New Jersey appeals court allows woman injured by fall to sue Wal-Mart

A New Jersey appeals court recently ruled that a Plainfield woman could file a lawsuit against Wal-Mart in relation to a slip-and-fall incident in 2010 at the retail chain's Watchung store. The lawsuit had been dismissed by a trial court judge in 2011, partly on the basis of an affidavit submitted by a Wal-Mart employee.

The appeals court examined the circumstances of the accident and determined that there was sufficient evidence to form the basis for a claim that Wal-Mart was aware that the floor was slippery at the time and location of the fall. Accordingly, the woman's slip-and-fall lawsuit was allowed to proceed.

Affidavit by Wal-Mart provided inadequate basis for dismissal of complaint

The case of Andara v. Wal-Mart Stores East stems from an incident in July 2010 when a woman slipped and fell near the self-service checkout area at the Wal-Mart store in Watchung, New Jersey. In an article on the case in The Star-Ledger, her attorney claims that the victim "suffered injuries to her shoulder, neck and lower back." Approximately one year later, the woman filed a lawsuit against Wal-Mart.

However, the trial court judge dismissed the legal action, in response to a motion by Wal-Mart for summary judgment. The dismissal was partly based on an affidavit submitted by a Wal-Mart employee stating that the employee had walked through the area of the fall shortly before the accident and "there was no water on the floor."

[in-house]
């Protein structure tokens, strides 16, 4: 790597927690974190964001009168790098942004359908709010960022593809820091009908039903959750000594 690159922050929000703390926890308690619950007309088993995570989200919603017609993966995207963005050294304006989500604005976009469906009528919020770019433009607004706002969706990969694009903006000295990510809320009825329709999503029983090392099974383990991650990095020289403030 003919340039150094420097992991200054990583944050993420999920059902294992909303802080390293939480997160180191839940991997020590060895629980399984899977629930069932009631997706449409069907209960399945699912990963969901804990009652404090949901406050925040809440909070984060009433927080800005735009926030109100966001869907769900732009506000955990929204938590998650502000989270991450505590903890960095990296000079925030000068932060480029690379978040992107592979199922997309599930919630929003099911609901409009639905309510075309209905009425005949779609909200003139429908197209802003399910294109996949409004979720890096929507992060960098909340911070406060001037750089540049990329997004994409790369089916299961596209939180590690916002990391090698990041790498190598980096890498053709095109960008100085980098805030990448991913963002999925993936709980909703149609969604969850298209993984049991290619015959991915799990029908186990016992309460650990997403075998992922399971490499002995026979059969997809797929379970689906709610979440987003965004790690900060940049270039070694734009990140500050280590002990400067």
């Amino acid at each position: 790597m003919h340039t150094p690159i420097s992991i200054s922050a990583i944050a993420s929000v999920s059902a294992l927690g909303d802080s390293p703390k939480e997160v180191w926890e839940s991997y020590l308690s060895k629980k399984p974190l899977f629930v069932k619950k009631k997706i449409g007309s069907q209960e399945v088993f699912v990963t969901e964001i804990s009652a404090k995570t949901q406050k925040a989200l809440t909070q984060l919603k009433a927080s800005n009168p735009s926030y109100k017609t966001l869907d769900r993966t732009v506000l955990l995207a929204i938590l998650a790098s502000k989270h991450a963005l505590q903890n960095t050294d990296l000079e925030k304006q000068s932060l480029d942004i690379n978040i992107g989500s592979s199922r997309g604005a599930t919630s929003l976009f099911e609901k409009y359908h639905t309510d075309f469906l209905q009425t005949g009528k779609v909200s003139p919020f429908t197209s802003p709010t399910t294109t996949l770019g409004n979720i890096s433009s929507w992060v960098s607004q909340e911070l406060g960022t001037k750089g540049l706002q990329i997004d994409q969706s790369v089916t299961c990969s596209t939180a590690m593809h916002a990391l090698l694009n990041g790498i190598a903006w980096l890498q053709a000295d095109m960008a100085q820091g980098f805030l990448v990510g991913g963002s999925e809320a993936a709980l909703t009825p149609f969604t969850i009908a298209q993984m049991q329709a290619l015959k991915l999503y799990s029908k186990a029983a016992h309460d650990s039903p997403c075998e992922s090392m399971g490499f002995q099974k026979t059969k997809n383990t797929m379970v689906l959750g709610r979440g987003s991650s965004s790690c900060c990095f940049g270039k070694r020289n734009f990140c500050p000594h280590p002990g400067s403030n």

In its ruling, the appeals court casts doubt on the conclusiveness of this evidence, pointing out that the store's surveillance video "does not necessarily suggest the cashier actually inspected the area." The ruling also mentions that the surveillance video does not show anyone spilling a liquid in the area for at least an hour before the fall, which indicates that the floor must have been slippery for a "considerable period."

Appeals court reverses dismissal of slip-and-fall lawsuit against retail giant

Accordingly, the appeals court chose to reverse the decision of the trial court dismissing the victim's legal action. As a commentary on the case in the New Jersey Law Journal explains, the appeals court allowed the lawsuit to proceed because it found sufficient evidence to form the basis of a claim "that Wal-Mart knew or should have known of the dangerous, slippery condition" in the store.

Anyone injured in a fall or similar accident on retail, public or other premises should seek the assistance of an experienced personal injury attorney. A lawyer with relevant expertise can assess the unique facts of each case and offer valuable advice on available legal options.